In order to concentrate on making timepieces with higher profit margins and to ensure enough supplies for its own brands, including Longines, Omega, Tissot and Breguet, the Swatch Group is planning to reduce the sales of mechanisms and other inner parts to competitors, starting from January 1, 2012. Eventually, the Swatch Group could even end the sale, which would, according to same Swiss watchmakers, put smaller companies out of business. “Our withdrawal will strengthen the quality and competitiveness of the Swiss watch sector”, claims the Swatch Group.
Nine watch companies are challenging the Swatch Group’s right to implement its decision, in court, predicting the dark future for several brands that would not be able to keep the lucrative “Swiss made” label without access to ETA’s components. (The Swatch Group is the owner of the largest manufacturer of Swiss watch movements, ETA.)
They even claim that the entire Swiss watch industry could be jeopardized by the Swatch Group’s decision, comparing the possible scenario with the 1970’s and the Japanese quartz watch revolution that almost led to the collapse of Swiss companies.
Peter Stas, the Dutch co-owner of Frédérique Constant, an independent watch company inGenevathat is one of the plaintiffs noted that it would have been nearly impossible for him to start the business, 23 years ago, without access to ETA’s products. “A lot of companies will cease to exist while Swatch, the monopoly operator, will simply get stronger,” said Mr. Stas.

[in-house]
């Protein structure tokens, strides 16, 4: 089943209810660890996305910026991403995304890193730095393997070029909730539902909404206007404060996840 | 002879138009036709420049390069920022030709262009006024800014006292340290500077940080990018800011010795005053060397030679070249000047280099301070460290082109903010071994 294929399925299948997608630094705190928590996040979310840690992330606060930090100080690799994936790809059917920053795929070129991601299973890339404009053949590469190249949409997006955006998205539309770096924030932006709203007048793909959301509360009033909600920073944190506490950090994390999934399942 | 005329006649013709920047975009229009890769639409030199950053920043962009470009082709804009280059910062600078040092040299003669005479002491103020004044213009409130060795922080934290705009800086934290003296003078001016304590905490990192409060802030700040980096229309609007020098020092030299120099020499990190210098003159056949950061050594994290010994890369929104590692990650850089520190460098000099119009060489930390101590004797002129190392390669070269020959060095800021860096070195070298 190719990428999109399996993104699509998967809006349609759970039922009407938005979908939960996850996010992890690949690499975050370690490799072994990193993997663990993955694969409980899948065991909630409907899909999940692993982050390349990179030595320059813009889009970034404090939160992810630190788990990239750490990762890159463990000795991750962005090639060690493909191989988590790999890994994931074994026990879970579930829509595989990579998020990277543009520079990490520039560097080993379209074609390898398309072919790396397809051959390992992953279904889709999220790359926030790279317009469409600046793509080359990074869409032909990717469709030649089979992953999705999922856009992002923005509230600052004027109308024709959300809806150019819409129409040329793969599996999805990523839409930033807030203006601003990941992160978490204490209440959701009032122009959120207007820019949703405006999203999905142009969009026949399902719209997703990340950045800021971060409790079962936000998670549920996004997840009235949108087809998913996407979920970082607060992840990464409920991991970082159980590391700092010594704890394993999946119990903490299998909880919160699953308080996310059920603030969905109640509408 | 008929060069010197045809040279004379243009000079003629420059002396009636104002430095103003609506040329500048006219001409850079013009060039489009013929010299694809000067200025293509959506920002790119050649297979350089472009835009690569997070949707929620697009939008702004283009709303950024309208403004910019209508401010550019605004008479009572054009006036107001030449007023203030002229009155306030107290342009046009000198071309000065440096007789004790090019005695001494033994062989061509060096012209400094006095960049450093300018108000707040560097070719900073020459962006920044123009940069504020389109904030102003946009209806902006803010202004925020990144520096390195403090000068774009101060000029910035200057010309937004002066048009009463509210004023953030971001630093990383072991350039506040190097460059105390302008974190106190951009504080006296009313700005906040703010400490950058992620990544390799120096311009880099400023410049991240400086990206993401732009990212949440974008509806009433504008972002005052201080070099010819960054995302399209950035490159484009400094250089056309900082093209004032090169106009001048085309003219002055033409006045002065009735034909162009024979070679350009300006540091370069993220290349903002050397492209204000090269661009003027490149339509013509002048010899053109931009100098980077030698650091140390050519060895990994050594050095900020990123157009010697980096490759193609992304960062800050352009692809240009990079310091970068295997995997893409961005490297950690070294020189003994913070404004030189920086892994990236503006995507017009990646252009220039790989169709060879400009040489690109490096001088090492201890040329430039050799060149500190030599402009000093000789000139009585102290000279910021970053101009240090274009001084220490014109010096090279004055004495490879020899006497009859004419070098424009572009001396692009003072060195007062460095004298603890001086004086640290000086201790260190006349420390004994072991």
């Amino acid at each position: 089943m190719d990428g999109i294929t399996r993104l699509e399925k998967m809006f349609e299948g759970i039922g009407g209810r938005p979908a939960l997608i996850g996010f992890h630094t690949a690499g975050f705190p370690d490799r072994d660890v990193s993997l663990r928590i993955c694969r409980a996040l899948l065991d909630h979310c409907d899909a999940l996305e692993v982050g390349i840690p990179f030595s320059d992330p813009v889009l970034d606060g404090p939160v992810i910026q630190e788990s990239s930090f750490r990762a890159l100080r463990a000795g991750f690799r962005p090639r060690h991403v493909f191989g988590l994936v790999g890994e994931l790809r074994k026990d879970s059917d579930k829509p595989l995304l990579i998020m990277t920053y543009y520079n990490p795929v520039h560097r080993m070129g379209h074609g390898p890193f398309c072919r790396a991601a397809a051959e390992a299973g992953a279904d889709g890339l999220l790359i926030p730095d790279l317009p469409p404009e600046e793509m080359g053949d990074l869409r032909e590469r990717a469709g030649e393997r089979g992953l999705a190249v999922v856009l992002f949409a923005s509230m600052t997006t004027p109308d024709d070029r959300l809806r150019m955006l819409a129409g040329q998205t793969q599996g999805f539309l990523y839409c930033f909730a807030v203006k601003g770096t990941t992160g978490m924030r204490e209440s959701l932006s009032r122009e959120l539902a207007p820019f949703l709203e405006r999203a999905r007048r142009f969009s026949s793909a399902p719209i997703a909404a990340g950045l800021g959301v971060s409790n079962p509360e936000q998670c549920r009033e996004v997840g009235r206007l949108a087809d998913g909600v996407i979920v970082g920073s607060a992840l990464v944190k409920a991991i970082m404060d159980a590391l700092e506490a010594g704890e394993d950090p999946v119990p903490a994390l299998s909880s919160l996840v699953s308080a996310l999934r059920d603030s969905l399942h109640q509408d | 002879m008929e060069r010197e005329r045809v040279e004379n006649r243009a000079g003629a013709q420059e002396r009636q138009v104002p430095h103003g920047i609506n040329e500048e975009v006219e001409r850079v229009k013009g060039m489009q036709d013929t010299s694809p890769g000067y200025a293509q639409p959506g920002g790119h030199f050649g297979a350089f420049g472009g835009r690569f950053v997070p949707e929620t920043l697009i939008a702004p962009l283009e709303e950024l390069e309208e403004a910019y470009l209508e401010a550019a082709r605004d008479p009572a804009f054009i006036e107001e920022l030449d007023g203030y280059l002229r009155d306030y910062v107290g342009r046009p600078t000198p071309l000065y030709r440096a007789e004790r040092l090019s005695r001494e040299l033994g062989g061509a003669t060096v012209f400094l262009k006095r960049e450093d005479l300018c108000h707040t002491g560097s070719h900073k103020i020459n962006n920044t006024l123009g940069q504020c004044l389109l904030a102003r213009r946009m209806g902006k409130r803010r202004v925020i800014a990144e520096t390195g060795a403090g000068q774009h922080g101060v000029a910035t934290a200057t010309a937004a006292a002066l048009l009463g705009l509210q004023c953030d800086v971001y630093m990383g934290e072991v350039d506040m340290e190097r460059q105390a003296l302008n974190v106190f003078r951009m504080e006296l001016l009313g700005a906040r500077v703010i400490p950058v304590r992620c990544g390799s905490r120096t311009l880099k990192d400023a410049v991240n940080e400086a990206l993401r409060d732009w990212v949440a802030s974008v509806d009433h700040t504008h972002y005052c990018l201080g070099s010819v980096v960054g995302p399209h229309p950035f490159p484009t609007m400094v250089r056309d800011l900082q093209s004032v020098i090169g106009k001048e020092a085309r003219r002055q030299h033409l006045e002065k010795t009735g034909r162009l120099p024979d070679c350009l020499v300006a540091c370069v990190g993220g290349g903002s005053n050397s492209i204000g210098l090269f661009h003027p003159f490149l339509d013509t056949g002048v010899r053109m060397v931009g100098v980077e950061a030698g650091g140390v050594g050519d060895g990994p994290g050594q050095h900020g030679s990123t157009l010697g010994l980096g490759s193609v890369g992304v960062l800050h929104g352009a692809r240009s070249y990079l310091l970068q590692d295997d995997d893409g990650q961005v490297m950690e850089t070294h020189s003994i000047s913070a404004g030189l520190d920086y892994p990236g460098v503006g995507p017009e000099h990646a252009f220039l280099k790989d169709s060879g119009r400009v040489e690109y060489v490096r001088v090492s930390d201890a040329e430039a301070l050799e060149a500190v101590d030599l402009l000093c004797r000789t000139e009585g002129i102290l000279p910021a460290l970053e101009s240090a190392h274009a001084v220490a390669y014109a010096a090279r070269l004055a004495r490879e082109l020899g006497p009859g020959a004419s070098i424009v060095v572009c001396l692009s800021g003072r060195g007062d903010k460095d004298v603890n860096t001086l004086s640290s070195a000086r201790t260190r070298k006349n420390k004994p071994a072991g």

However, Swatch’s move was already approved bySwitzerland’s competition authority, in June, this year. This institution allowed the Swatch to decrease the deliveries of mechanical movements to the third parties, to 85 percent of the 2010 level, starting with 2012. An antitrust investigation and a final ruling on whether the Swiss giant could stop supplies altogether have been pended, expecting to be ruled in the second half of 2012.
The company which is, according to its last year’s revenue of about 6.95 billion US dollars, the world’s largest watchmaker, claims that it does not try to strangle its rivals. Instead, they will need to raise theirs investments in manufacturing, which will consequently strengthen the entire industry. “In no other industry do you have one company supply all the critical parts to the people who then compete directly with it”, said Nick Hayek, Swatch’s chief executive, earlier this year.